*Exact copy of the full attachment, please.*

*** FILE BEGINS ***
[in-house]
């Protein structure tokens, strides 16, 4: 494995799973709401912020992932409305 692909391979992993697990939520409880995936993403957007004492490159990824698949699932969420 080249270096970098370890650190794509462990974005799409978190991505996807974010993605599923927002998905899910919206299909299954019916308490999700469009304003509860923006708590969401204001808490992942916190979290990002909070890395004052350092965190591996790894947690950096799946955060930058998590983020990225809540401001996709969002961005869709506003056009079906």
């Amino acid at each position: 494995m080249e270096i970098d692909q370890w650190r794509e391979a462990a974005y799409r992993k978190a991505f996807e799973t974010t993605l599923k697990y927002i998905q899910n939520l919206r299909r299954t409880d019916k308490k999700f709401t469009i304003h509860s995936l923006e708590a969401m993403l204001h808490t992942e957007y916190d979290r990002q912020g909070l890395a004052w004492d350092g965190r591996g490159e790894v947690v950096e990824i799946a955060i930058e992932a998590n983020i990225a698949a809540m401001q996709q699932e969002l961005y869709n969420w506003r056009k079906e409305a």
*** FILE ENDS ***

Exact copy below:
[in-house]
């Protein structure tokens, strides 16, 4: 494995799973709401912020992932409305 692909391979992993697990939520409880995936993403957007004492490159990824698949699932969420 080249270096970098370890650190794509462990974005799409978190991505996807974010993605599923927002998905899910919206299909299954019916308490999700469009304003509860923006708590969401204001808490992942916190979290990002909070890395004052350092965190591996790894947690950096799946955060930058998590983020990225809540401001996709969002961005869709506003056009079906």
């Amino acid at each position: 494995m080249e270096i970098d692909q370890w650190r794509e391979a462990a974005y799409r992993k978190a991505f996807e799973t974010t993605l599923k697990y927002i998905q899910n939520l919206r299909r299954t409880d019916k308490k999700f709401t469009i304003h509860s995936l923006e708590a969401m993403l204001h808490t992942e957007y916190d979290r990002q912020g909070l890395a004052w004492d350092g965190r591996g490159e790894v947690v950096e990824i799946a955060i930058e992932a998590n983020i990225a698949a809540m401001q996709q699932e969002l961005y869709n969420w506003r056009k079906e409305a």